Tips for Curbing Back-to-School Money Stress

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Zions Bank Press Release

Study shows back-to-school shopping causes consumer stress akin to winter holiday season

What causes stress levels akin to Thanksgiving, Hanukkah, Christmas and the surrounding holidays? Back-to-school shopping. A new Bankrate.com survey shows that the pressure parents feel during back-to-school shopping nearly matches the stress of the winter holiday season. More than half (51%) of parents with children under age 18 feel pressure to overspend on back-to-school purchases like clothing, school supplies and tech products, according to Bankrate. That compares to 57% of parents who felt pressure to overspend on holiday shopping 2018.

As back-to-school spending hits a record high in 2019, Patrick Fehlberg, manager of Zions Bank’s Huntington branch, offers the following advice for parents:

Take inventory. Avoid making unnecessary purchases by taking stock of what’s in the house and recycling last year’s school supplies before shopping. Have your kids really outgrown all their shoes and clothing? Do you have extra pens, pencils, folders and rulers?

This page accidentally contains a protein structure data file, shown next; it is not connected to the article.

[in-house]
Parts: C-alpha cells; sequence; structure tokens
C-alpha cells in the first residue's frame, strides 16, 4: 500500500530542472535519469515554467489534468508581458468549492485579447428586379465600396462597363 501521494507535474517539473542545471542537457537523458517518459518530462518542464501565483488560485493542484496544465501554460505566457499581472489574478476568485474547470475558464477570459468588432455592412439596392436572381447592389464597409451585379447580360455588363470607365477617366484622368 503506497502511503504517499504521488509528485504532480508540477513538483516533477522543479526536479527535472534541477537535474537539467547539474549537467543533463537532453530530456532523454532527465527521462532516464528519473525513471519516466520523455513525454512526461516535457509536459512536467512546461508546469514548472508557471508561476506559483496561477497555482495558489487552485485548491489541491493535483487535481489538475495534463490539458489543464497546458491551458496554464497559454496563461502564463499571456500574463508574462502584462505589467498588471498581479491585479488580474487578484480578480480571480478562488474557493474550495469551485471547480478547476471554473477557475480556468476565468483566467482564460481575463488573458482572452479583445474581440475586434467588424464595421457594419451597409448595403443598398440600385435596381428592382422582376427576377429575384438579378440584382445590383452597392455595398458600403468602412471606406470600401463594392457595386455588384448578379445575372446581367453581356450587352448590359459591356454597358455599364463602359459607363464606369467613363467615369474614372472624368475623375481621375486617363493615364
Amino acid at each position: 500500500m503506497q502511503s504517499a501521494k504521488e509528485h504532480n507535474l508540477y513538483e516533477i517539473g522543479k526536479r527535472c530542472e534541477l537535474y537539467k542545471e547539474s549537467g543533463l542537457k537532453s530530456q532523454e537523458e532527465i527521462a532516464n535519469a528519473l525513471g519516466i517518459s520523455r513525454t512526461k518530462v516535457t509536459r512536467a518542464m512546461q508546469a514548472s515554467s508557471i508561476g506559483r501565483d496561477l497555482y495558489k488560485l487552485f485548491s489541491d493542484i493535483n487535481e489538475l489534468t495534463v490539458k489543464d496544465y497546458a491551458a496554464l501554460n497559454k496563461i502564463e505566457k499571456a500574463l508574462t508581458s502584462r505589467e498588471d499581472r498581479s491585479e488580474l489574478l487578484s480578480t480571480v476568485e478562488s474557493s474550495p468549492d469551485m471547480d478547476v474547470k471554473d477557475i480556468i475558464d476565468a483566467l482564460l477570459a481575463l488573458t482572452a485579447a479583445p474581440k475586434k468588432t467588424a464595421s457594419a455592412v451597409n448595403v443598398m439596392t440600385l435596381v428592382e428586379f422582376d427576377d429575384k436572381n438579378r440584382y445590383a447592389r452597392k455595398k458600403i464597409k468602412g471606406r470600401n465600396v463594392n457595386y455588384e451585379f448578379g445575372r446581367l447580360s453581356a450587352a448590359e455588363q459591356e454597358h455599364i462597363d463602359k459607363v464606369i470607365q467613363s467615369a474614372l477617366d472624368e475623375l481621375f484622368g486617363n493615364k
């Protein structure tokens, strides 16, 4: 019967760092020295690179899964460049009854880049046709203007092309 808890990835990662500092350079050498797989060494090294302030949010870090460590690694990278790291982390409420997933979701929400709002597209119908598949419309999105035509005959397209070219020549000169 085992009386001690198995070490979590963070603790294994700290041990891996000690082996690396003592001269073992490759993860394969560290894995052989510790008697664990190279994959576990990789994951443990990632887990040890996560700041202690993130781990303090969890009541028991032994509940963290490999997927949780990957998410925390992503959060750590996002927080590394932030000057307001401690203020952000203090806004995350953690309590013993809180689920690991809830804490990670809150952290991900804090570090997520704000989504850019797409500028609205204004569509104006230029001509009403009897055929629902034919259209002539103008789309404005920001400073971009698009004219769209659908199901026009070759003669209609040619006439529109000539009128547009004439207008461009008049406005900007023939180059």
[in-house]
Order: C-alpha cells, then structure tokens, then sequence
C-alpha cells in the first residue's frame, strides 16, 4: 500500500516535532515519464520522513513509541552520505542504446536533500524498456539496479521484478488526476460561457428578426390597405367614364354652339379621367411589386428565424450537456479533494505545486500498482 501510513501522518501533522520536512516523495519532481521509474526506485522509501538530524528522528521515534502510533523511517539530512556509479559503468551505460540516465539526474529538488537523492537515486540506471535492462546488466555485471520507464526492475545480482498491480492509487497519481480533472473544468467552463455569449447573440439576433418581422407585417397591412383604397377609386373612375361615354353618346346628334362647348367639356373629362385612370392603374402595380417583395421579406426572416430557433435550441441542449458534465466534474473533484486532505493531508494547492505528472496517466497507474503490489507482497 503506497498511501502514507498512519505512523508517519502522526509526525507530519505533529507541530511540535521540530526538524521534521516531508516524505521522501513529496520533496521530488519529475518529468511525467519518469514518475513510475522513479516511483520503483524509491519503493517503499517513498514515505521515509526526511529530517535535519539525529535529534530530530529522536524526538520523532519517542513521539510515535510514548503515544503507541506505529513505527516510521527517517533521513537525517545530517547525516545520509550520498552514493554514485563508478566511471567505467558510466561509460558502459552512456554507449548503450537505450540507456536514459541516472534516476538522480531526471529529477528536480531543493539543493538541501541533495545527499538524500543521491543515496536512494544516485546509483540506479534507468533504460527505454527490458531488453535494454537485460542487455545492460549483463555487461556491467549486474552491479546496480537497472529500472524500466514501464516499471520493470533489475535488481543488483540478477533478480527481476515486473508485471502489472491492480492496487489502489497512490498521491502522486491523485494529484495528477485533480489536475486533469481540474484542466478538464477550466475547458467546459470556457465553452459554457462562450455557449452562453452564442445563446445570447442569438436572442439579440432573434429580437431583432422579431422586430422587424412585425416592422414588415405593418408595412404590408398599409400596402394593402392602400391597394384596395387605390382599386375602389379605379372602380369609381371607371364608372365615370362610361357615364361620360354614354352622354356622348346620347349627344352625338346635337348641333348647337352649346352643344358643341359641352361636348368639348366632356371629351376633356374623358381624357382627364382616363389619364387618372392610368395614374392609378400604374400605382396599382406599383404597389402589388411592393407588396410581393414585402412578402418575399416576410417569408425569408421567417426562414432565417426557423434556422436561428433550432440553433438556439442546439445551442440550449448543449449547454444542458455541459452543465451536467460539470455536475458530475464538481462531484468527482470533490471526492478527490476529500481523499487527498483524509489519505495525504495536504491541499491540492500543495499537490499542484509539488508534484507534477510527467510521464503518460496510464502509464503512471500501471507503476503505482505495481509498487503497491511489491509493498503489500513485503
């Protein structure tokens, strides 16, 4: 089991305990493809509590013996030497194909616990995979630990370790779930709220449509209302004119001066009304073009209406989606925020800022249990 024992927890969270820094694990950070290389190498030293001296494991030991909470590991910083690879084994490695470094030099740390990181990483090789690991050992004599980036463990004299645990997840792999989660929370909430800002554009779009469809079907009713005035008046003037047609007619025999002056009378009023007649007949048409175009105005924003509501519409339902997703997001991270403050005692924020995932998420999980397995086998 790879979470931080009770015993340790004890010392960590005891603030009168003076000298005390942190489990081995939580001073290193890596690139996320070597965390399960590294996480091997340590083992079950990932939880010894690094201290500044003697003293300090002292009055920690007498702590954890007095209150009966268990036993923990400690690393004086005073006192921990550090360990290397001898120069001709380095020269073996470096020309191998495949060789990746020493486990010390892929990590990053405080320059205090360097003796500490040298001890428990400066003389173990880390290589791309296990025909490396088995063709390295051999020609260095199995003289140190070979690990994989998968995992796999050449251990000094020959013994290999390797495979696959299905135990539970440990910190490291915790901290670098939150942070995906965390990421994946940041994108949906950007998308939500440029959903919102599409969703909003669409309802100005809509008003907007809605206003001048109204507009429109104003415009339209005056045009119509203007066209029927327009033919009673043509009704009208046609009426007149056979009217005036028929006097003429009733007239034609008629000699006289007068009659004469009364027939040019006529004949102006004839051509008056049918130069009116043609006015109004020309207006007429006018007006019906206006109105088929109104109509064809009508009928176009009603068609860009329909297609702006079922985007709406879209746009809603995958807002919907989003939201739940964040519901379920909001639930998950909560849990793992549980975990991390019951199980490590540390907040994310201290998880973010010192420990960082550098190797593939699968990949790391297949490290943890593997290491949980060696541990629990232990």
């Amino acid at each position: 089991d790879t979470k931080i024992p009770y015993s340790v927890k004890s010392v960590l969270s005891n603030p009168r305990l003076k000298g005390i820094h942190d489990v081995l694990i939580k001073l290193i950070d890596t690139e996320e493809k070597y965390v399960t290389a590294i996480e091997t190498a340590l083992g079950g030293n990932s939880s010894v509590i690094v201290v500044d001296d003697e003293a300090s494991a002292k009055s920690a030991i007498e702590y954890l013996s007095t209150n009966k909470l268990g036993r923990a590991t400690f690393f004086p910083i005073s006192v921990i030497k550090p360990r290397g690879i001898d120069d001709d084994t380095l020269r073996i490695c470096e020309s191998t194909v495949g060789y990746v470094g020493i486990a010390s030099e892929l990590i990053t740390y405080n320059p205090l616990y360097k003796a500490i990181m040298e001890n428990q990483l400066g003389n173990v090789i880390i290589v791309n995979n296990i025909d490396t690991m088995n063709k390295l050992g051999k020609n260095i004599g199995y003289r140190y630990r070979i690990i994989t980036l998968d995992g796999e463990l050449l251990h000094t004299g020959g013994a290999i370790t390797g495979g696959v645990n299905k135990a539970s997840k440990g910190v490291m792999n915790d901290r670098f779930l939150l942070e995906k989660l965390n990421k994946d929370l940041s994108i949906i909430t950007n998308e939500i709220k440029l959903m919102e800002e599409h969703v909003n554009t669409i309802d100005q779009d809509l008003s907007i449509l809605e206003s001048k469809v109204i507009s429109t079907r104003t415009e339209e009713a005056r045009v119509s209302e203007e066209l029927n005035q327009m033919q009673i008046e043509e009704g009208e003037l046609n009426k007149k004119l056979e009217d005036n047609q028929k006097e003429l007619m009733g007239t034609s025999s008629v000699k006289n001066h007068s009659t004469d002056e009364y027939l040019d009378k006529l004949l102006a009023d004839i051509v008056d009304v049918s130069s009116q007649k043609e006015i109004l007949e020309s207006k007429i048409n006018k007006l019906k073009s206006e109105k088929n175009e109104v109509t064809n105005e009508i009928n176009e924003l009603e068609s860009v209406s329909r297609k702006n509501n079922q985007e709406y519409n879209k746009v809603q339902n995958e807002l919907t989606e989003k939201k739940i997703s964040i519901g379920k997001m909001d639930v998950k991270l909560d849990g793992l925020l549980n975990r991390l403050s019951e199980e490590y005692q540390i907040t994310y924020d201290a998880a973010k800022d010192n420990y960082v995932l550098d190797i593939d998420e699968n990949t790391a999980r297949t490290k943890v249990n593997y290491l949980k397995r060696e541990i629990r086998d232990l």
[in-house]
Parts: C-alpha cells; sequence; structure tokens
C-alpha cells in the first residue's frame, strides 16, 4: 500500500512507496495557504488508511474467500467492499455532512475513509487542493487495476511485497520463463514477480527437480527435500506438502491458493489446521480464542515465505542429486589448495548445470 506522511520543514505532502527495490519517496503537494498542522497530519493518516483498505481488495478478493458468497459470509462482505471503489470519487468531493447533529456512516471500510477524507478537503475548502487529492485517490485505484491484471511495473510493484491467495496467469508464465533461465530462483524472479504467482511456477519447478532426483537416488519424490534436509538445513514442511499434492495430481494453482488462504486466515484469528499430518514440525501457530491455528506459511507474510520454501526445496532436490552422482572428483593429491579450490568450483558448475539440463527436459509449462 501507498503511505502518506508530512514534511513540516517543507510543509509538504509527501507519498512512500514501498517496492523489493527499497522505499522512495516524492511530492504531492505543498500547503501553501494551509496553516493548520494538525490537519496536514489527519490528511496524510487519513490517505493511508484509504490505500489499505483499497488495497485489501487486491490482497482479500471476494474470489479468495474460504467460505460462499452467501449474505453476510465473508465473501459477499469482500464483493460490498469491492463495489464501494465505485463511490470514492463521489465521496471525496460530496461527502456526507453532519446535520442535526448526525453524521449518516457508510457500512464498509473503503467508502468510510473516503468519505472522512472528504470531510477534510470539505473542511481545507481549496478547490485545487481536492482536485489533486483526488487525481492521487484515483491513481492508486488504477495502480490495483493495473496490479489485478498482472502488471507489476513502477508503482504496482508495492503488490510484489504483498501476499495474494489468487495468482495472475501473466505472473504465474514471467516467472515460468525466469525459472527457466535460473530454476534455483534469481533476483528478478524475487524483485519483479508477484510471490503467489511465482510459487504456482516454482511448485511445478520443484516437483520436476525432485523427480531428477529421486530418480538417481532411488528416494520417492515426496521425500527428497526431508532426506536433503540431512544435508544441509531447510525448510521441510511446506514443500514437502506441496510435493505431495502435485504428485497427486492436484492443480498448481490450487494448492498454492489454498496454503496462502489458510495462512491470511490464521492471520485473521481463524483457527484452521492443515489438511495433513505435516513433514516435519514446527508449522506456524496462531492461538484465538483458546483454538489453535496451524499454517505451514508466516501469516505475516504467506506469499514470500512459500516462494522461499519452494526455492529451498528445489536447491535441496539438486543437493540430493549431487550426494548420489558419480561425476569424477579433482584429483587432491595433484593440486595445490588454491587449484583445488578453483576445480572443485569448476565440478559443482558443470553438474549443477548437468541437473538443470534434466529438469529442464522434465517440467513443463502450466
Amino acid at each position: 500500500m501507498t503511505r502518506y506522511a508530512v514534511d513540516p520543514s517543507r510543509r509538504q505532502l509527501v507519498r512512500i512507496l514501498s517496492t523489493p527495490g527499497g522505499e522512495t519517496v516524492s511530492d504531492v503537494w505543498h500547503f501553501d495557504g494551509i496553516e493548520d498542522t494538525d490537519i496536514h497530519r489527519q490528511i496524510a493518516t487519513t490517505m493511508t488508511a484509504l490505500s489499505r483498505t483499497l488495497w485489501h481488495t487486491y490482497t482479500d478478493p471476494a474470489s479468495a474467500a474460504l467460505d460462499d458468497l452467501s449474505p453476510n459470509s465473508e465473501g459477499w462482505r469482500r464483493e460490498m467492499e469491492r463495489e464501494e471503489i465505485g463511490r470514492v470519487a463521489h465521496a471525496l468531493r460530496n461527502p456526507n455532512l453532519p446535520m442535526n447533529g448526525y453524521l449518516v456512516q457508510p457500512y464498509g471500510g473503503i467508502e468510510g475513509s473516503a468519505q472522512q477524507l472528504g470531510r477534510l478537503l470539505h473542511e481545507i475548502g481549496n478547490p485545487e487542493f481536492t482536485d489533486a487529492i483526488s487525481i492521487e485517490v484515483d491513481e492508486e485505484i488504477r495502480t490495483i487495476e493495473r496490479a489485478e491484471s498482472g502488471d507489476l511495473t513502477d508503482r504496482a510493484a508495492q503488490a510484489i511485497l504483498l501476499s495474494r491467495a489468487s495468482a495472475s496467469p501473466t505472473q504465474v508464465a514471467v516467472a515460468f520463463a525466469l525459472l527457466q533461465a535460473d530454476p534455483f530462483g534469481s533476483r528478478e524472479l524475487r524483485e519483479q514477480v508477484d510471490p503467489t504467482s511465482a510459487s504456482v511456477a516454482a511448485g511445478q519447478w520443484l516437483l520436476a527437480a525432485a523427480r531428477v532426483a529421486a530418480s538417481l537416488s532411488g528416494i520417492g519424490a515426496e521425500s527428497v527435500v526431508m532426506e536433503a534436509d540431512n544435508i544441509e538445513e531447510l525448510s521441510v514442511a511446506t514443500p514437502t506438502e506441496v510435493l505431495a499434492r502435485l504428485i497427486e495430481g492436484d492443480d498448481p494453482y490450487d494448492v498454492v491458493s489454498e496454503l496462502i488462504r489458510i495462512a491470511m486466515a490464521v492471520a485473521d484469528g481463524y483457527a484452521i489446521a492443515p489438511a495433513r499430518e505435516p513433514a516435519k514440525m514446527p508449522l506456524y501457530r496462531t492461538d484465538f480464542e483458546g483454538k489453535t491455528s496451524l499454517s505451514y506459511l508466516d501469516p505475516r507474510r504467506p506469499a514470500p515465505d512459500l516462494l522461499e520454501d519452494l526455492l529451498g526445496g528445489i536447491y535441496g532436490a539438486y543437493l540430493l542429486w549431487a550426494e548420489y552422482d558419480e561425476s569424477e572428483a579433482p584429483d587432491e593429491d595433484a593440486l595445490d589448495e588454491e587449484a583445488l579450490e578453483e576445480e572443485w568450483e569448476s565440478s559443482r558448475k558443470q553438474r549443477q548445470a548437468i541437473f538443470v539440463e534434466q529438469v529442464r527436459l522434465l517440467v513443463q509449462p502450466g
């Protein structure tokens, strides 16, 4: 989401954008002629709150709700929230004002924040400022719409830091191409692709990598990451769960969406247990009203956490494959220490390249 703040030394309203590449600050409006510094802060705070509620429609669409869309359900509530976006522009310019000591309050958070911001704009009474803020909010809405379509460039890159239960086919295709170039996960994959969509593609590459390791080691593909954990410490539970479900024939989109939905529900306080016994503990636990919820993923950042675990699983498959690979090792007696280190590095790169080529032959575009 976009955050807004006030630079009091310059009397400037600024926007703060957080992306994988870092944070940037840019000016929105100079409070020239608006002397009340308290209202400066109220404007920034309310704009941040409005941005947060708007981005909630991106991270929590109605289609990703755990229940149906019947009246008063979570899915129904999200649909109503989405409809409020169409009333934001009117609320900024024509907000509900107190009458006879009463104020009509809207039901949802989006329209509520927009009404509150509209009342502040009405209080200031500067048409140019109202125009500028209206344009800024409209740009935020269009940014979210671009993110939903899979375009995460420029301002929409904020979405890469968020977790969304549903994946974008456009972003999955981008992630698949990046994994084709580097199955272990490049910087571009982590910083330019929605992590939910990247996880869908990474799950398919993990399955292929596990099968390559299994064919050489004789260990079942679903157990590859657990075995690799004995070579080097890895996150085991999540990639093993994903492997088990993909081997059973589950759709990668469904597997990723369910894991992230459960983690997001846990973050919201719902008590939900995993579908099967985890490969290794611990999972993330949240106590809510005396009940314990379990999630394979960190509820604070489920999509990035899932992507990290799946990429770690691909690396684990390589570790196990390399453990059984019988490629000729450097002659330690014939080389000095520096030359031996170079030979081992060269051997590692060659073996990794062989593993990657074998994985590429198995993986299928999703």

Make a plan. Before you hit the stores, make sure you have a clear idea of what you need and how much you want to spend. The most important thing you can do is follow a budget and stick to it.

Budget for the big picture. Don’t budget for every specific item. Once you decide what your child will need, budget for the big picture and pick a dollar amount to cap your spending.

Shop sales. For items you don’t already have, check weekly circulars for sales. When you find good sale for school supplies, stock up for the entire year, not just the immediate future.

Involve children. Not all teaching occurs in the classroom, and back-to-school shopping is a prime opportunity for kids to learn about making money choices. Bring kids shopping and let them have a say in shopping decisions.

Reset your goals. Going back to school is a season for fresh starts, and it’s a perfect time to recalibrate your financial goals and help your children do the same. If they don’t already have a savings account, help them open one and set savings goals for the school year.

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